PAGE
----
May 2006
Volume 47, Issue 13
ARVO Annual Meeting Abstract  |   May 2006
Visual Sequelae of Ophthalmic Artery Aneurysms
Author Affiliations & Notes
  • J.S. Brown
    Dept of Ophthalmology, University of Washington, Seattle, WA
  • J. Litwin
    Dept of Ophthalmology, University of Washington, Seattle, WA
  • R.C. Mudumbai
    Dept of Ophthalmology, University of Washington, Seattle, WA
  • Footnotes
    Commercial Relationships  J.S. Brown, None; J. Litwin, None; R.C. Mudumbai, None.
  • Footnotes
    Support  None
Investigative Ophthalmology & Visual Science May 2006, Vol.47, 780. doi:
  • Views
  • Share
  • Tools
    • Alerts
      This feature is available to authenticated users only.
      Sign In or Create an Account ×
    • Get Citation

      J.S. Brown, J. Litwin, R.C. Mudumbai; Visual Sequelae of Ophthalmic Artery Aneurysms . Invest. Ophthalmol. Vis. Sci. 2006;47(13):780.

      Download citation file:

      © ARVO (1962-2015); The Authors (2016-present)

  • Supplements

Purpose: : Ophthalmic artery aneurysms (OAA) are of particular importance in ophthalmology because they can present with isolated visual loss or cranial nerve deficits. The last major review of the clinical presentation of patients with OAA occurred in 1990 by Day (1) while the last review of visual sequelae occurred in 1981 by Drake (2). In the interim there have been considerable advances in imaging and in treatment options, which may lead to earlier detection and less morbidity. The purpose of this study is to determine if there have been changes in the clinical characteristics or in the pre– and post–operative visual function in patients with OAA since this was last reviewed.

Methods: : Retrospective review of medical records from a tertiary referral center between 1/98 and 1/04 of patients with OAA.

Results: : There were 36 patients identified with OAA. The mean age at presentation was 55.3 (range 26–74), 33 (92%) were female, and the clinical presentation included subarachnoid hemorrhage (SAH) in 16/36 (44%), visual disturbance in 8/36 (22%) (decreased vision, diplopia, scintillating scotoma) and was asymptomatic in 9/36 (25%). These results are similar to Day’s cohort where 69/80 (86%) were female, the mean age was 54, and the clinical presentation included SAH in 23/80 (29%), visual deficits in 24/80 (30%), and 28/80 (33%) were asymptomatic. 16 patients had preoperative ophthalmic examination and 9 patients required post–operative examination. Comparing our cohort to Drakes revealed that the demographic characteristics have not changed and there is a similar distribution of ruptured to unruptured aneurysms (25% vs. 22%). However, our cohort had fewer giant aneurysms (25% vs. 88%), less bilateral visual acuity deficits (0 vs. 61%), visual field deficits (6% vs. 61%) and optic disc pallor (6% vs. 56%). Post–operative outcomes revealed fewer patients with visual acuity or field improvement and a similar number with a worsening of their visual deficits.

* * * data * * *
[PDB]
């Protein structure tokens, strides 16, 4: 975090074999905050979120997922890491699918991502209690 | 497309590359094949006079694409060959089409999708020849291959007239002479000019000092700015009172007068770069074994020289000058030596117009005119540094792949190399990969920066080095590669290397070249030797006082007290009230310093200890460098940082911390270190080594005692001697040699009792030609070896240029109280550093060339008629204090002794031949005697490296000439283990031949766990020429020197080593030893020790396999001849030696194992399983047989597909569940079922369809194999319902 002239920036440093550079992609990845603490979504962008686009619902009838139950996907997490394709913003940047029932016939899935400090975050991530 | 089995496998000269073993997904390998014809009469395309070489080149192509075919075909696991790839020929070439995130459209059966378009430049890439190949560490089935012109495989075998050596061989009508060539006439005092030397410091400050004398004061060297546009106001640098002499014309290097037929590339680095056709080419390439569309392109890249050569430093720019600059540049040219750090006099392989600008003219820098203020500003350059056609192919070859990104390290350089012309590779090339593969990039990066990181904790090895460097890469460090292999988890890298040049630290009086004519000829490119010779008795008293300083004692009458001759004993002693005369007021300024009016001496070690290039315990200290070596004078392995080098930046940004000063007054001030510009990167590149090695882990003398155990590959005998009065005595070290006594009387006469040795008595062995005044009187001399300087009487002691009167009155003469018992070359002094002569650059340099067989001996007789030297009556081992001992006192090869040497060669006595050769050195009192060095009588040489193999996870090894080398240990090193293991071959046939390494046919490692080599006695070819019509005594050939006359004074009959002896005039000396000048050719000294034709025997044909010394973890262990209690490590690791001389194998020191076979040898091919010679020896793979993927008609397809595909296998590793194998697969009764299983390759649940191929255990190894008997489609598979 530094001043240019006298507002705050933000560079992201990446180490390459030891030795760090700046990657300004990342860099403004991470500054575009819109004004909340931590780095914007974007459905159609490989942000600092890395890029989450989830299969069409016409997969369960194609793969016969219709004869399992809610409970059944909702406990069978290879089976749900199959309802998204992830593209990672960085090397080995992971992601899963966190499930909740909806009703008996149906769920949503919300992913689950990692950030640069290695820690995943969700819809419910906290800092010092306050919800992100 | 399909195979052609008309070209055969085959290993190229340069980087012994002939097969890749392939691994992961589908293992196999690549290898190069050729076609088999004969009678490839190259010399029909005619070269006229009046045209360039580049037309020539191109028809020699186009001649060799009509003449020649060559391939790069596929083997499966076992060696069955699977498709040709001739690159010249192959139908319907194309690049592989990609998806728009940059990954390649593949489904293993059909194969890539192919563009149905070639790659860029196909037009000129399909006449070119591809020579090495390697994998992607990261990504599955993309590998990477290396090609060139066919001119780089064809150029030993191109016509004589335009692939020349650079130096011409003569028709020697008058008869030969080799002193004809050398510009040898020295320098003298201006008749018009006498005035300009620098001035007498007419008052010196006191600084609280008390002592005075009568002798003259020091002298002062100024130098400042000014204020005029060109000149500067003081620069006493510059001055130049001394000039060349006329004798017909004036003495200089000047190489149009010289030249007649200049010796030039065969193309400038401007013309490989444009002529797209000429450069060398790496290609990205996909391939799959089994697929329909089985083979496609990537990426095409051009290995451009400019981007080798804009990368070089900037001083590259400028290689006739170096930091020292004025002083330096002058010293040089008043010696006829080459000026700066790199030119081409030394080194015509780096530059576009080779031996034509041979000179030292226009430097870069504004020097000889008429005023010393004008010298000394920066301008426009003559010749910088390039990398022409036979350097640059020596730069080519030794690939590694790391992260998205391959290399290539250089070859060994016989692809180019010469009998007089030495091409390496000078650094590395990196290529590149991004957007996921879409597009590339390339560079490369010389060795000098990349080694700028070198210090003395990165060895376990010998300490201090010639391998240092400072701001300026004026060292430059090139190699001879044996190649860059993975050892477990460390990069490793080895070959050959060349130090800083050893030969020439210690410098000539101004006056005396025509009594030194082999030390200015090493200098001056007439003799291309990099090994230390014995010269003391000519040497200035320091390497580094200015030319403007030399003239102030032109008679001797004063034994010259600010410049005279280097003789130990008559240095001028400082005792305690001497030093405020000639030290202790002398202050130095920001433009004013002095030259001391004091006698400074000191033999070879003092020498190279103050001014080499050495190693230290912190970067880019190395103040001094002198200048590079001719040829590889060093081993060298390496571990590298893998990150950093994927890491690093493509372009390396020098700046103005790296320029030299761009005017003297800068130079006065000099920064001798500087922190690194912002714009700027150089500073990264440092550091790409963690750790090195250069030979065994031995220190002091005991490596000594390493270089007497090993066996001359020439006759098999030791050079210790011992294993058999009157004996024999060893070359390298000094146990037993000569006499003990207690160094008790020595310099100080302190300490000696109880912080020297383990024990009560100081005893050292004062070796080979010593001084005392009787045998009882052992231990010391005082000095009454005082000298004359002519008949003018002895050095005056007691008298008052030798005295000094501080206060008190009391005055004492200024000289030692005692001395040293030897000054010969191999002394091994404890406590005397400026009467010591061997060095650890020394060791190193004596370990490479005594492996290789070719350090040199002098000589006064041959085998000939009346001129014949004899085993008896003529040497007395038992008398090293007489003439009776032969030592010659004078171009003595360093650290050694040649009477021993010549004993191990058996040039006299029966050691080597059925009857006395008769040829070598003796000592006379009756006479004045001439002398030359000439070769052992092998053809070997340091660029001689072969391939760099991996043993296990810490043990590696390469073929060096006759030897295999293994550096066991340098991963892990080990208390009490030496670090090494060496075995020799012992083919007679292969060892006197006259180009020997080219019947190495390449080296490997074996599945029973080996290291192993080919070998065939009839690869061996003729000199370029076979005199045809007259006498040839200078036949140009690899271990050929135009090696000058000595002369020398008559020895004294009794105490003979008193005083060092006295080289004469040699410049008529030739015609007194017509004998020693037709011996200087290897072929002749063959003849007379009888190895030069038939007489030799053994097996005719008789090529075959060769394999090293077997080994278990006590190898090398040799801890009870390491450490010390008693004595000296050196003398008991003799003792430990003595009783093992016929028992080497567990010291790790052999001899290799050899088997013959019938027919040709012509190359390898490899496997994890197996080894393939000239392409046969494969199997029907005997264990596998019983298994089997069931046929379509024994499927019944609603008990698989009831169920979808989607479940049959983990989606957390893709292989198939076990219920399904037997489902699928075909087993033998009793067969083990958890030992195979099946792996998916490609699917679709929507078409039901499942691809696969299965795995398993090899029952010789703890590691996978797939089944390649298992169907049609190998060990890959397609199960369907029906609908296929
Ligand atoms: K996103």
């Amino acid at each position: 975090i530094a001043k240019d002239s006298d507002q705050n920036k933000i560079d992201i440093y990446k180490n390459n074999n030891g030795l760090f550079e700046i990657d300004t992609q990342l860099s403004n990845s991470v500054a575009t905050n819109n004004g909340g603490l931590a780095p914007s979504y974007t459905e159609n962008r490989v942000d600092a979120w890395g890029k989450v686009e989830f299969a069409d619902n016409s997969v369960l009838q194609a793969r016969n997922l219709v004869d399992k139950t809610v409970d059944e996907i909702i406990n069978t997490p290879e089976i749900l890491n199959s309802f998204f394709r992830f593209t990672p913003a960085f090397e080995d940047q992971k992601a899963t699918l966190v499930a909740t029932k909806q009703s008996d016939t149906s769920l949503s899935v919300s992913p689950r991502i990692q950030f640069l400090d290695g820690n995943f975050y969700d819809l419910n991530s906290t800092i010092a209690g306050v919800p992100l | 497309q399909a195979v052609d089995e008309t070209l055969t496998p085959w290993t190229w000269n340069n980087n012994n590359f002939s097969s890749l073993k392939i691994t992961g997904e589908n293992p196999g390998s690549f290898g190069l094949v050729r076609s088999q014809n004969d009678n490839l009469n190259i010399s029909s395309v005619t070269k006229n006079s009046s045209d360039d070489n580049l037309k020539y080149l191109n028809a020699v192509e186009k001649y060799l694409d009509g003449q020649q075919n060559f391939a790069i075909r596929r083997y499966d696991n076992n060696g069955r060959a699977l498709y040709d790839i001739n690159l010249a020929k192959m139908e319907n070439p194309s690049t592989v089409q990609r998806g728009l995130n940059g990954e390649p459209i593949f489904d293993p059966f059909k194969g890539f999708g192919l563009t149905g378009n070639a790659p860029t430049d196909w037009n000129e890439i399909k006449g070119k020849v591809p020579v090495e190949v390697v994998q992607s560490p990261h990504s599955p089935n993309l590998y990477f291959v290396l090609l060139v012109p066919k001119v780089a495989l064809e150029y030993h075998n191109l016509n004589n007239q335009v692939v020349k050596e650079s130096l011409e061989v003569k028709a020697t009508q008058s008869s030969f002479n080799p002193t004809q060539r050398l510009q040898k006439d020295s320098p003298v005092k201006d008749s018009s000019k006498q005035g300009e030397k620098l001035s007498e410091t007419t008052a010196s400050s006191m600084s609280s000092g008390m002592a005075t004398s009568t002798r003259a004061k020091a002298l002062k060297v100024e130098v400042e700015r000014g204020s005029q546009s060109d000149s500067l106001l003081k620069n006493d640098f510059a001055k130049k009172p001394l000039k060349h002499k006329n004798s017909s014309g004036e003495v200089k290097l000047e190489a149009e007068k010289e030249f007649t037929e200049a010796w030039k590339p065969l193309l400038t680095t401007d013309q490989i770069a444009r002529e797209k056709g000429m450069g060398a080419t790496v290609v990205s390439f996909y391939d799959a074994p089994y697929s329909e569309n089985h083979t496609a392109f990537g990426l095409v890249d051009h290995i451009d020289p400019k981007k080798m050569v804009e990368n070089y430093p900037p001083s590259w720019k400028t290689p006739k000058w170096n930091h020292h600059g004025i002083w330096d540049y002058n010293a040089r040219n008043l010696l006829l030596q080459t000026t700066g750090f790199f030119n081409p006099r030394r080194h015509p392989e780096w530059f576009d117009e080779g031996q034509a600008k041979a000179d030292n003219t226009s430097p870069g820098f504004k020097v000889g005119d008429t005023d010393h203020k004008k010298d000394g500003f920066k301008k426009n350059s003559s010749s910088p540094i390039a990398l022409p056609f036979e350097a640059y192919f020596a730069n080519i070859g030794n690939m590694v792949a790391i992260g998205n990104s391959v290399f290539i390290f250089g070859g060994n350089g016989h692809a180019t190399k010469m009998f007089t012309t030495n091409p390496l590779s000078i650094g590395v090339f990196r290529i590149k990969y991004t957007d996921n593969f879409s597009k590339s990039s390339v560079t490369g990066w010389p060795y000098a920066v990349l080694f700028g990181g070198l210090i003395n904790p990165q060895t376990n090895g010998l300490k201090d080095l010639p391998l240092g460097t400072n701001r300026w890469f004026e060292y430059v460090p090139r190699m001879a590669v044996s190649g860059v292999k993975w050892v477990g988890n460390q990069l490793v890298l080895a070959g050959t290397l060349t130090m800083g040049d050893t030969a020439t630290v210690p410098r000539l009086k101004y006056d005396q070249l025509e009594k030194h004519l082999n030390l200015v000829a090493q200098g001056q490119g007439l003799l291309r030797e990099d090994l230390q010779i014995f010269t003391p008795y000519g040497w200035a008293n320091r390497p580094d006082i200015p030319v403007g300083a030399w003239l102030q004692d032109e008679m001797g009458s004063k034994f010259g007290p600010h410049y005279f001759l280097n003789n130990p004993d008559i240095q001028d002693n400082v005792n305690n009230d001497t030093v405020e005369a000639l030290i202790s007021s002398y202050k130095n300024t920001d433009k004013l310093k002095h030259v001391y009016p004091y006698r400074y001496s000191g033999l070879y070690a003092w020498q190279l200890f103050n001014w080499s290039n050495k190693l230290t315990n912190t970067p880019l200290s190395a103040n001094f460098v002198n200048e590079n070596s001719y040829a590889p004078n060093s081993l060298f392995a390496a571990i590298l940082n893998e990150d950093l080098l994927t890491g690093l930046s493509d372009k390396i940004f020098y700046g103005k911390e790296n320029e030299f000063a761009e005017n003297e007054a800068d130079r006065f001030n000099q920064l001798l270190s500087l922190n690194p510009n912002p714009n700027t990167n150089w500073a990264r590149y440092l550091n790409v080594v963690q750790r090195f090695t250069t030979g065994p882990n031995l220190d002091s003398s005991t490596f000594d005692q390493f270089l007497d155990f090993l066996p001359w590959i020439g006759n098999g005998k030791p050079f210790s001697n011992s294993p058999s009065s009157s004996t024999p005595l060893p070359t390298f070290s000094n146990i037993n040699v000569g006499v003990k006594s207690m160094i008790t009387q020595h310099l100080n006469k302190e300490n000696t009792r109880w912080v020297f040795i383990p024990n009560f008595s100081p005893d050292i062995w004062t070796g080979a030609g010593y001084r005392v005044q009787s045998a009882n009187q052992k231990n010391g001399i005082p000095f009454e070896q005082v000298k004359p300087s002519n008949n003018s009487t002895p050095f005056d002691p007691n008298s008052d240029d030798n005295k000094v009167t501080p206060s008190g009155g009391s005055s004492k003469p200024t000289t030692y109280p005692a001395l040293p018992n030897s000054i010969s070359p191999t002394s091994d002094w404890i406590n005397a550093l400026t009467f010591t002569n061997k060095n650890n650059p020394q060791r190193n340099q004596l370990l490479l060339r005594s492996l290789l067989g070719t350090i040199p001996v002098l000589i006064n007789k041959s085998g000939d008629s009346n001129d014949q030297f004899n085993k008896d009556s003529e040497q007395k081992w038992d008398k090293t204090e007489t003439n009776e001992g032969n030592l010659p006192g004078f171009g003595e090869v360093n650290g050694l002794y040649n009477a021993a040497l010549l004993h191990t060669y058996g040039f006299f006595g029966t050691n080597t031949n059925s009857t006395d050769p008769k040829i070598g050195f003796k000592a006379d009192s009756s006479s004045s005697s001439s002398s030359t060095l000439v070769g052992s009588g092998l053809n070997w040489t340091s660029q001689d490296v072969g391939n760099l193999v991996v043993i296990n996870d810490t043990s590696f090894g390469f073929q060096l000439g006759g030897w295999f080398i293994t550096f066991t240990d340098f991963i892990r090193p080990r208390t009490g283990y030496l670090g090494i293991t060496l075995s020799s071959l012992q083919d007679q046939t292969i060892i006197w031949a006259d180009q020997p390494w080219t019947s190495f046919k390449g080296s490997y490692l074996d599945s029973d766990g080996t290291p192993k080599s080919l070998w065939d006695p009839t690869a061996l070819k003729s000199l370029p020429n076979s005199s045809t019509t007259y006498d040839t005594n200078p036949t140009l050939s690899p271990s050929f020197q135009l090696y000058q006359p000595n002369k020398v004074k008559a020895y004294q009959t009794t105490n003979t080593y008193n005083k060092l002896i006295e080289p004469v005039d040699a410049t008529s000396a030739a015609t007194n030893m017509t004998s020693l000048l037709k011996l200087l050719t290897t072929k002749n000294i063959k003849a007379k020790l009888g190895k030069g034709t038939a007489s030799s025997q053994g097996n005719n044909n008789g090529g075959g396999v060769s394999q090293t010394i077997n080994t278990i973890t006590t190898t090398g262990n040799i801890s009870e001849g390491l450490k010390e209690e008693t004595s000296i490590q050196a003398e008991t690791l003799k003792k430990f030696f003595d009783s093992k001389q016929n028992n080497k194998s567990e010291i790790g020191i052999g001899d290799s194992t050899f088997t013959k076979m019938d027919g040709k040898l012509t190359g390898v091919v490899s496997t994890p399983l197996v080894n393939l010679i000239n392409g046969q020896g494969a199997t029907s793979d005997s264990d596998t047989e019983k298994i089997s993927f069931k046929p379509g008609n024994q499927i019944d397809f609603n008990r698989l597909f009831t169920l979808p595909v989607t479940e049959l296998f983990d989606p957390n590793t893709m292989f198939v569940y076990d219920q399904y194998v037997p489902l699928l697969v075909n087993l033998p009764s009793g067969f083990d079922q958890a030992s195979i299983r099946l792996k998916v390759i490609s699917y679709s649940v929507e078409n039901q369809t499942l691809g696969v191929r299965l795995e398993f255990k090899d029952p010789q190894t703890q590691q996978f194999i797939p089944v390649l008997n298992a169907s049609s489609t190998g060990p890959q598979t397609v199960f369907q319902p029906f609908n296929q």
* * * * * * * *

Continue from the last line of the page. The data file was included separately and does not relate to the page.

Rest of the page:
Conclusions: : We reviewed demographic characteristics and ophthalmic characteristics/complications of OAA repair in our cohort of 36 patients, which has not been commented upon since the last major review 25 years ago. The demographics and presentation of OAA seem to have remained unchanged while the severity of pre–operative visual complications has decreased. These differences might be secondary to advances in imaging and treatment leading to earlier detection and surgical intervention. 1. Day AL: Aneurysms of the ophthalmic segment. J. Neurosurg 72:677–691, 1990. 2. Ferguson GG, Drake CG: Carotid–ophthalmic aneurysms: visual abnormalities in 32 patients and the results of treatment. Surg Neurol 16:1–8, 1981.

Keywords: visual fields • visual impairment: neuro-ophthalmological disease 

This PDF is available to Subscribers Only

Sign in or purchase a subscription to access this content. ×

You must be signed into an individual account to use this feature.